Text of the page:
These previous observations pertaining to how fear becomes a debilitating force facilitate the second point regarding the non-allocation of sufficient resources for their initiative. Implementation planning is the final level for actualizing stratagem and tactics. Anything that is trying to be implemented that is not already properly enabled by current training programs and P&P must be identified and either adjusted or created in order for the new initiative to succeed within acceptable cost and time parameters. Unfortunately, too often organizational leaders and managers overlook the simple reality that their training, and oft amended P&P, are insufficiently structured, offering little utility for newly crafted plans. As a result their current training programs and amalgamated P&P actually sabotage their initiative efforts instead of supporting them. The resultant poor organizational communication can be misconstrued as being due to simple oversights and harmless process gaps instead of an indicator of deeper organizational design issues that need greater forethought and attention.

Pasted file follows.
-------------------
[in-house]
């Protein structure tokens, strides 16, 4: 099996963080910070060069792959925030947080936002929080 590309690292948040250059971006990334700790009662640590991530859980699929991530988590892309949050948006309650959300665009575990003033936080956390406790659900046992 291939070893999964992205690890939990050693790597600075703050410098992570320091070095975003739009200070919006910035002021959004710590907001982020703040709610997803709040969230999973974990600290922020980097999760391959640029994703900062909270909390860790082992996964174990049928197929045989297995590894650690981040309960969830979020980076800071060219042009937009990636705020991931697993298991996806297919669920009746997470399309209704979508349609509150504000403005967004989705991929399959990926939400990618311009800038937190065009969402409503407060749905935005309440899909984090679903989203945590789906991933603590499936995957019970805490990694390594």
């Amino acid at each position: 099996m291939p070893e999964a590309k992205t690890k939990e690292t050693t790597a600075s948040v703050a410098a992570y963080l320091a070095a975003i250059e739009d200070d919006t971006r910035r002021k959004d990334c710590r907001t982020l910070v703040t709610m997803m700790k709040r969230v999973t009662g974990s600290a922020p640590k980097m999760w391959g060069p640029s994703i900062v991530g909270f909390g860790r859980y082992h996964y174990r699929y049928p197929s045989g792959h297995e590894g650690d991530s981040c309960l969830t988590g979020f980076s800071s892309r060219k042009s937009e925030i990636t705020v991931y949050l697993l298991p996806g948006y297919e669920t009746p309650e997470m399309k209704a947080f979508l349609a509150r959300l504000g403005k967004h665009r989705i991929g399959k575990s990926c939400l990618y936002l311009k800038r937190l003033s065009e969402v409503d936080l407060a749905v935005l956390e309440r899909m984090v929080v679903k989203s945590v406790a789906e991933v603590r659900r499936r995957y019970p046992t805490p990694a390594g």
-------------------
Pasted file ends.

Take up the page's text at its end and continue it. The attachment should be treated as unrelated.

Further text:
The deeper organizational design issues that may be in play stem from the third source pertaining to insufficient knowledge and valuation of the organization’s complexities. The norm in American business has been to promote people to executive leadership and advanced management teams based upon demonstrated expertise in sales or marketing. It has only recently come to light that these people need a skill set that is very different from their field expertise in order to develop and pilot whole districts, regions, divisions and organizations because it is a completely different task. Developing and piloting important parts of an organization are beyond management principles, and thus they require more investment in the practices of how organizations work. Knowing how organizations work can heighten the sensitivity to the needs of the organization. A heighten sensitivity can provide greater appreciation for the organizations operation and complexities, and thereby result in higher levels of value for it’s employees and needs.